Now, we realize "Dead Man Walking" is a grim term, but so is the experience, which in company situations happens much more often to people in lower and middle management than at the top, as with Gonzales and Wolfowitz. Regardless of where in the organization it happens, however, the dynamic occurs when everyone senses a person is going to be fired, including the person himself, but the boss delays making it official. Why? The reasons run the gamut from fear of legal action to lack of guts. But most often, bosses stall because they want the organization to see—and, figuratively speaking, sign off on—the necessity of the firing decision. Maybe that's cruel to the waiting "victim," but most bosses would rather be known as cautious than quick-triggered.
The result of that impulse can take a variety of dysfunctional forms. The most simple is when the Dead Man Walking is a co-worker, in which case an office can slowly but surely become consumed with shared embarrassment and discomfort. But if the Dead Man happens to be a boss, the most typical response is paralysis, as people wait to see where the chips will fall and how they will be rearranged. In an alternative scenario, a Dead Boss Walking can give rise to frantic maneuvering. After all, people may care about the individual on his way to the gallows—they may even vehemently oppose his fate—but self-preservation is a compelling human instinct. At any rate, whether there is awkwardness, paralysis, or politicking, you're talking about environments of diminished productivity. You can only imagine how much—or rather how little—meaningful work is getting done right now at the U.S. Attorney General's office and at World Bank headquarters.
If the organizational toll of Dead Man Walking is bad, it's obviously worse for the Man himself. Both Gonzales and Wolfowitz are certainly noticing that "friends" are suddenly unable to make eye contact or return phone calls. They are seeing once-loyal lieutenants claiming neutrality, while surreptitiously pledging their allegiance elsewhere. They are watching their relevance slip away along with their hopes and dreams of making an impact. Like every Dead Man Walking, they are discovering that jumping might have its merits. The outcome may be the same, but it's faster and hurts less.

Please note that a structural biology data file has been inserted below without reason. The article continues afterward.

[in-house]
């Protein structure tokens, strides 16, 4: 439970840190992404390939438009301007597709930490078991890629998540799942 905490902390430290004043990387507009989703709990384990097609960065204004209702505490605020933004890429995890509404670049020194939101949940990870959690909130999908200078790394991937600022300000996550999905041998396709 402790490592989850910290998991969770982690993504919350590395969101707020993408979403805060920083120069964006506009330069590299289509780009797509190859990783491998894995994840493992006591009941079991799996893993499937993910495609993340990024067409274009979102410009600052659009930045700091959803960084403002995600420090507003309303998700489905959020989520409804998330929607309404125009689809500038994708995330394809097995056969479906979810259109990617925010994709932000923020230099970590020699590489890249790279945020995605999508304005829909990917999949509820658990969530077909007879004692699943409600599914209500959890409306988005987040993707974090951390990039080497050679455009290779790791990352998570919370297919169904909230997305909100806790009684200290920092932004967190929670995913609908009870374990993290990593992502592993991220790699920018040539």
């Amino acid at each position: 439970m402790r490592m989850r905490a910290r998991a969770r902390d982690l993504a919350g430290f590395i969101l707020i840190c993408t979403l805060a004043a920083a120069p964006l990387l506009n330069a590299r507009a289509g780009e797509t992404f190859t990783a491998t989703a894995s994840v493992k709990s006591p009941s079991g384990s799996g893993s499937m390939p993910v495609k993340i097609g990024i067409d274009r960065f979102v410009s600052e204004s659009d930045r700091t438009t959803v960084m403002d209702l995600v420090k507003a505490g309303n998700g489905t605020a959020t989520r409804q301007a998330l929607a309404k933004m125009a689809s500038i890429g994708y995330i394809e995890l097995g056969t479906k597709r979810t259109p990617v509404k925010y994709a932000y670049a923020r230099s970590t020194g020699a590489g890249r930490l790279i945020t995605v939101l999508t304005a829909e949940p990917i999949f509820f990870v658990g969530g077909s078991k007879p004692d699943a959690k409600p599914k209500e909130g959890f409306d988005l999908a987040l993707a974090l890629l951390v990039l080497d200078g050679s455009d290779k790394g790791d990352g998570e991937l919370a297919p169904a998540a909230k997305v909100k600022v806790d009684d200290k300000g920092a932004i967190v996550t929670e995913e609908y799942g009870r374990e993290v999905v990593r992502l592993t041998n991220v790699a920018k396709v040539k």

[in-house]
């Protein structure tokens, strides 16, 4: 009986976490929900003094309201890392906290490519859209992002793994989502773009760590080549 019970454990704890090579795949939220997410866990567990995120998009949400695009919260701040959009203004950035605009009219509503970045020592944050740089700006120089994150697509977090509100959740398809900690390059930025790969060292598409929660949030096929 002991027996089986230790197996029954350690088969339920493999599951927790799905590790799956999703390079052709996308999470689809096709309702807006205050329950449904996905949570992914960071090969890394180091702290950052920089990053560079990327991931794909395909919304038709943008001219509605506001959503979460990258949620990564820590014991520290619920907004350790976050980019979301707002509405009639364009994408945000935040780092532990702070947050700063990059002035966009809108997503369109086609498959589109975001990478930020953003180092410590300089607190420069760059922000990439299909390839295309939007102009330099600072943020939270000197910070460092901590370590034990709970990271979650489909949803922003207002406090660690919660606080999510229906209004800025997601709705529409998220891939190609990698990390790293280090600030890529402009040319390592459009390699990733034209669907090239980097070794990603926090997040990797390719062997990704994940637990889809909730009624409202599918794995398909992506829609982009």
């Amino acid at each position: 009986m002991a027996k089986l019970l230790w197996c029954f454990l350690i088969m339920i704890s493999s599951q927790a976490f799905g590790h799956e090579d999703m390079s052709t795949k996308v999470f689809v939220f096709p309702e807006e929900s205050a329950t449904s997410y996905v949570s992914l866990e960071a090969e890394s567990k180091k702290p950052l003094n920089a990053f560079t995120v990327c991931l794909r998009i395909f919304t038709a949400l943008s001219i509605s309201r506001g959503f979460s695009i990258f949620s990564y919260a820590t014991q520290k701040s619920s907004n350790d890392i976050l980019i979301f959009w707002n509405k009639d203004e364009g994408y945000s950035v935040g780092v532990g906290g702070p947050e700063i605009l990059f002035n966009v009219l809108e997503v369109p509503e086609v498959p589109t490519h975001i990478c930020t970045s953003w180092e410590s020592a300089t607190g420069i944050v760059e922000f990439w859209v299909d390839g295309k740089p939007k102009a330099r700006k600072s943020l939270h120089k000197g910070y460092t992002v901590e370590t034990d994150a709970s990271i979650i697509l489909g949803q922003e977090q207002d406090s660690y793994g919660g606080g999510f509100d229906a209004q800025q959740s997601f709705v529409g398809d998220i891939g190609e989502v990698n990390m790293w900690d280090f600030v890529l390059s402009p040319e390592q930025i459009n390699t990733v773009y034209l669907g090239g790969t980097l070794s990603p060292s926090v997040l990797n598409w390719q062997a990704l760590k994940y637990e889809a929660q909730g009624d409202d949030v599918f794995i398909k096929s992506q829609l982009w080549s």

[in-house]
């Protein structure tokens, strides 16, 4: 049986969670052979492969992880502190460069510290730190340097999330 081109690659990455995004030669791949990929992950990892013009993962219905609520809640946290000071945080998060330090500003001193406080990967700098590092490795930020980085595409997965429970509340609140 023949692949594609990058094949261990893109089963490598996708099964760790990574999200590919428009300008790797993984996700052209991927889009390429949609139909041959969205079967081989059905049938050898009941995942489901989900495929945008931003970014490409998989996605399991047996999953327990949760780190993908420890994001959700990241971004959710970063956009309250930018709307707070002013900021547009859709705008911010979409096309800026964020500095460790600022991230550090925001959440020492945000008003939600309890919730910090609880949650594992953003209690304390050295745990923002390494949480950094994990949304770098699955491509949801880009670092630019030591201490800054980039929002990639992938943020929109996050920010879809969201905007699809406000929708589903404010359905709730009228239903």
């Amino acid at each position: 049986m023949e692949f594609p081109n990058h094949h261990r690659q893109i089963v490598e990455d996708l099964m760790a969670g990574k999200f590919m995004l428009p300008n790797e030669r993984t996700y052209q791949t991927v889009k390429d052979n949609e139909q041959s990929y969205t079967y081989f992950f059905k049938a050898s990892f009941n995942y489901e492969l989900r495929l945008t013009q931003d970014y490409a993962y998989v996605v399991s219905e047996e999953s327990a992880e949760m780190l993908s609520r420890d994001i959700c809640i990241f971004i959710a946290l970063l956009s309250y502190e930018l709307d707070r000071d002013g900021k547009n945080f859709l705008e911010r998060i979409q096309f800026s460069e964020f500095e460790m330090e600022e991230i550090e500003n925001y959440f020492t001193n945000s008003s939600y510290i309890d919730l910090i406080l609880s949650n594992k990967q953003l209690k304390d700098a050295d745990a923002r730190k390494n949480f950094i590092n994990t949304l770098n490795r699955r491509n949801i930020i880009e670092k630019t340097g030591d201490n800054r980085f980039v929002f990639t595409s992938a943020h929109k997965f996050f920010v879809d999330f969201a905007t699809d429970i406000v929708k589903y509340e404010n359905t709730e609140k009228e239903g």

To be clear: We're not taking a stand here on the merits of either the Gonzales or the Wolfowitz case. Both are more about politics than substance. But we will say that both men committed classic managerial mistakes that, not surprisingly, landed them in their Dead Man Walking binds. Finding himself in the middle of a public-relations conflagration about the firings of eight U.S. attorneys, Gonzales tried to minimize and contain, rather than get out in front with full disclosure. His too-typical crisis management behavior of dodging and weaving gave others the chance to define him—and his opponents gladly took the opportunity and ran with it. As for Wolfowitz, he took the top job at the World Bank with an outspoken agenda for change. Now, any change mandate breeds resistance. At the World Bank, an entrenched bureaucracy, it bred an insurgency, and Wolfowitz' relationship with his companion conveniently provided the ammunition for its soldiers-in-waiting. Wolfowitz might have handled his companion's promotion with perfect ethics. It doesn't matter. His effectiveness and reputation, like those of Gonzales, have taken a crippling blow.
Your case, of course, doesn't seem as dire, nor is the entire world watching. But we'd still give you the same advice. Go now, before you and your team enter an ugly downward spiral. You will, most understandably, miss the paychecks you would have earned, but in the long run your dignity will be worth more. Jack and Suzy Welch look forward to answering your questions about business, company, or career challenges. Please e-mail them at thewelchway@BusinessWeek.com For their podcast discussion of this column, go to www.businessweek.com/search/podcasting.htm